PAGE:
As a person wielding a camera, you have probably encountered the term RAW at least once during your photography work. If you’re not sure what it is, read on. RAW is a file format that captures all the image data which is recorded by the sensor when you take photos. It is different from JPEG in the basic sense that it stores far more information since JPEGs tend to compress or lose a large portion of the data. RAW allows for the production of higher quality images as well as storing information for post-production editing. Hence, changes can be made that would not be possible if the image had been stored as a JPEG. This is part of the reason that most photographers insist on shooting RAW. It helps in being more professional and making more defined edits. Below, we give you six main reasons that you should switch to shooting photographs in RAW if you haven’t already.
An image generally goes through the image sharpening process of the camera’s software before being saved as JPEG. When images are saved in RAW, this problem can be avoided, and the information is stored completely, leaving room for better sharpening by using more complex and advanced software tools. RAW editing also gives the option to smooth or sharpen images as per your requirements, instead of standard levels of sharpening throughout the image that can be problematic for editing in the post-production stages.
Most times, at least some elements of a photograph will be under or overexposed, and editing this in post-production can be a painful process. Either there will be perfect lighting on the subject and overexposed backgrounds, or the other way around, and manipulating this to perfection during the shoot can be a hard task. When shooting in RAW, since proper information has been recorded for all parts of the image, exposure can be appropriately corrected in post-production. This is also helpful when shooting moments or candid photographs, since adjusting exposure may not be possible in the spur of the moment. Hence, it is useful to capture the image or movements and then come back to edit them properly later.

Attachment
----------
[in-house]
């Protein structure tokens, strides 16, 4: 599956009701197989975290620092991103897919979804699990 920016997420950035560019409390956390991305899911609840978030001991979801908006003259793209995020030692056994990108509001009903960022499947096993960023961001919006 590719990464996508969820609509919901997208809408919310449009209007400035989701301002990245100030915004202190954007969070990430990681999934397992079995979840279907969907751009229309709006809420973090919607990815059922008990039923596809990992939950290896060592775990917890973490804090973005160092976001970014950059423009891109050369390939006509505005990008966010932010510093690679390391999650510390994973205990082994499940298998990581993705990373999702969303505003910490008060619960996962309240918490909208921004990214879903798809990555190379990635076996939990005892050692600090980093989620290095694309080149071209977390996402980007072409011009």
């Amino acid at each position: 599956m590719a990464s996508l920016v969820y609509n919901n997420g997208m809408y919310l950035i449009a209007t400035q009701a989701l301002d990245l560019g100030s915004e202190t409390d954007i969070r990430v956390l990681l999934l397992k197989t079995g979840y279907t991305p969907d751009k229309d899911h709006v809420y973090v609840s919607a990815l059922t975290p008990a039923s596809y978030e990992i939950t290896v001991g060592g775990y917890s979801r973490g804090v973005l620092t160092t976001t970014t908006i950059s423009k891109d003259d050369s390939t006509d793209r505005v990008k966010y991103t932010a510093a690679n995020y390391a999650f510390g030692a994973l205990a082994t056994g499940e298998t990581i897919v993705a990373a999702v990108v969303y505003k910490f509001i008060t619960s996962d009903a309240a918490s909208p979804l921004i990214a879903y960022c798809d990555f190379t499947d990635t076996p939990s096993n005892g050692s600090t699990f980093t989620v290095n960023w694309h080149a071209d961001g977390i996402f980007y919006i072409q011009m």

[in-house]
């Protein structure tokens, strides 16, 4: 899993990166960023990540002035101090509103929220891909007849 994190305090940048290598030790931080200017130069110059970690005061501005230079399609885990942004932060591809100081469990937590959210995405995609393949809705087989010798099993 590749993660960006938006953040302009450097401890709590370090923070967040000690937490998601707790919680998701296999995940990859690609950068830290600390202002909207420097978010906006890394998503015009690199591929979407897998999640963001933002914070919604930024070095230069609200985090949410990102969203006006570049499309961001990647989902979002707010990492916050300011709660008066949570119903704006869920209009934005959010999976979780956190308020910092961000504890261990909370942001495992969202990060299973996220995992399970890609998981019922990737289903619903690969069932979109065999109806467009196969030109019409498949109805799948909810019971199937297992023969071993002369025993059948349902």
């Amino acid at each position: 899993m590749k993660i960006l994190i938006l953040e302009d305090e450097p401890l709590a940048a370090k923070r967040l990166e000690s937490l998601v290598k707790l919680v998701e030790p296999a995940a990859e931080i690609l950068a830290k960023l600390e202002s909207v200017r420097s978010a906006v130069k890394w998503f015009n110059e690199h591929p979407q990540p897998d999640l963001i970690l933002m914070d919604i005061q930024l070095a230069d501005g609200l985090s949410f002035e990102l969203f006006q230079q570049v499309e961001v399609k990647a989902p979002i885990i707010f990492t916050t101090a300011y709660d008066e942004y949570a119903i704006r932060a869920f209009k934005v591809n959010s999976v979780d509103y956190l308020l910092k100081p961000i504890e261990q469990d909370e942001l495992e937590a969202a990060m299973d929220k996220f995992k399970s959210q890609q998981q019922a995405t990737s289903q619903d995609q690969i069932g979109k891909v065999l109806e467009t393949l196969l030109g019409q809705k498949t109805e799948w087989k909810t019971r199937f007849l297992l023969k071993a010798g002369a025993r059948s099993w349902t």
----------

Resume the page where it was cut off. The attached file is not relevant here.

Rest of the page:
Editing white balance in JPEGs often makes them look grainy or gives them an edited look that most photographers strive to avoid. If you have ever found yourself struggling with maintaining the quality and crispness of your image while simultaneously trying to get a better white balance, you will understand why having a file format that stores enough information to ease this process is a blessing. With RAW, you can ensure sharpness even after white balance edits.
JPEG images record 256 levels of brightness, while RAW records anywhere between 4096 and 16384 levels of brightness. This should give you a fairly good idea of why it is ideal to shoot in RAW when you are shooting images with complicated light sources and varying brightness. The brightness levels are essentially the number of steps you have to go through to get from black to white in your photo, and this transition is better and smoother when there are more levels. Hence, it makes sense to save your images in RAW so that you can change the brightness level with greater precision when you are in the editing stages.
Since photographers usually edit their photographs in Lightroom, Photoshop, and similar software, it makes sense that they want more details to be available for them to explore with during post-production with the powerful sharpening and noise reduction tools that this software can provide. Using the software with RAW images can feel underwhelming since the photos usually do not have enough image data to use these tools to their highest capacity.